Walk away from work and live a better life? Count me in

Back in the day when MPR News would let me on the radio to actually host a talk show, I had a guest who wrote a book on reordering your life’s priorities and eschewing the rat race.

I even read the book before interviewing Vicki Robin, author of “Your Money or Your Life.” Her definition of money has stood with me for a couple of decades now. “Money is what you exchange your life’s energies for,” she wrote.

These sorts of books can make people wonder where they went wrong, even if they’ve generally been pretty happy with their lot in life and their kids remember them on Mother’s and Father’s Day. But spend more time away from work and more time with family and/or doing what I’d rather be doing? Who wouldn’t choose that?

Downsizing? Sure, why not?

If memory serves, Vicki graduated from an Ivy League school and she’d done pretty well with her career in New York City when she retired and lived a simpler life, in Vermont, I believe.

What I found from her book — and why it didn’t work for me — is it’s a lot easier to walk away from the rat race after you slay the rats and make some money.

But how many people can really do that?

That was the question I had when reading today’s fascinating interview in the Star Tribune with former KARE 11 weatherman Jerrid Sebesta, who quit his job to spend more time with his family, and moved in with his wife’s parents in Winnebago.

Still like the idea of dropping out of the rat race?

“I knew from the way we had chosen to live our lives early on that we had a financial cushion that a lot of people don’t have,” Emily Sebesta said. “We could live for five or six years with no income — not because we have so much, but because we know how to live on very little.”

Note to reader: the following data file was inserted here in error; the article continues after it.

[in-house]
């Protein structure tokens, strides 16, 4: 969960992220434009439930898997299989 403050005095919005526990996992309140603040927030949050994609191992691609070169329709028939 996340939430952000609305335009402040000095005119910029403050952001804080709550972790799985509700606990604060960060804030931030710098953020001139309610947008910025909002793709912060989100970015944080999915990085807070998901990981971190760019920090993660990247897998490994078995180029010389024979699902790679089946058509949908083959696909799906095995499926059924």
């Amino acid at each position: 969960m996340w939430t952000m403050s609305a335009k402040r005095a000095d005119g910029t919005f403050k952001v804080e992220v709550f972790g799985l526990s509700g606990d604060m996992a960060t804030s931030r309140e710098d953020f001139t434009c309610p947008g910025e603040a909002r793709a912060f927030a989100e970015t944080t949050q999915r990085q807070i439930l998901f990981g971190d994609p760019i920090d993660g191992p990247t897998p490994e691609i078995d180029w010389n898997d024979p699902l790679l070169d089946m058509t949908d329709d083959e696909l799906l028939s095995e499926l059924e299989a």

But the article was missing some key information. Numbers. Lots of numbers. Money. The things most people don’t like to talk about. How is it that he could live for five or six years with no income?

“TONS more content coming after I relaunch my website,” he replied when I asked him on Twitter today.

He’s a life coach now, much like Ms. Robin is. The money is in telling people how to live with less money.

Get out of debt. Get on a budget. Save money. Live on less than you make. That’s his instruction and none of it is new information. Financial planners have been saying it for generations. But, again, not everyone has relatives they can move in with.

No doubt, as a commenter on the Star Tribune website noted, Sebesta is rich in a different way.

And no doubt there are fools who don’t know the meaning of fiscal responsibility.

Somewhere between the two are people who are going to work every day, generally responsible about their money, living in fear that the next layoff will target them, who still are able to spend time with their kids.

We’ll wait for the website before passing judgment, but color us interested in how people can really take control of their financial lives when their existence in the working world depends on the whims of someone whose priority is profits and the bottom line.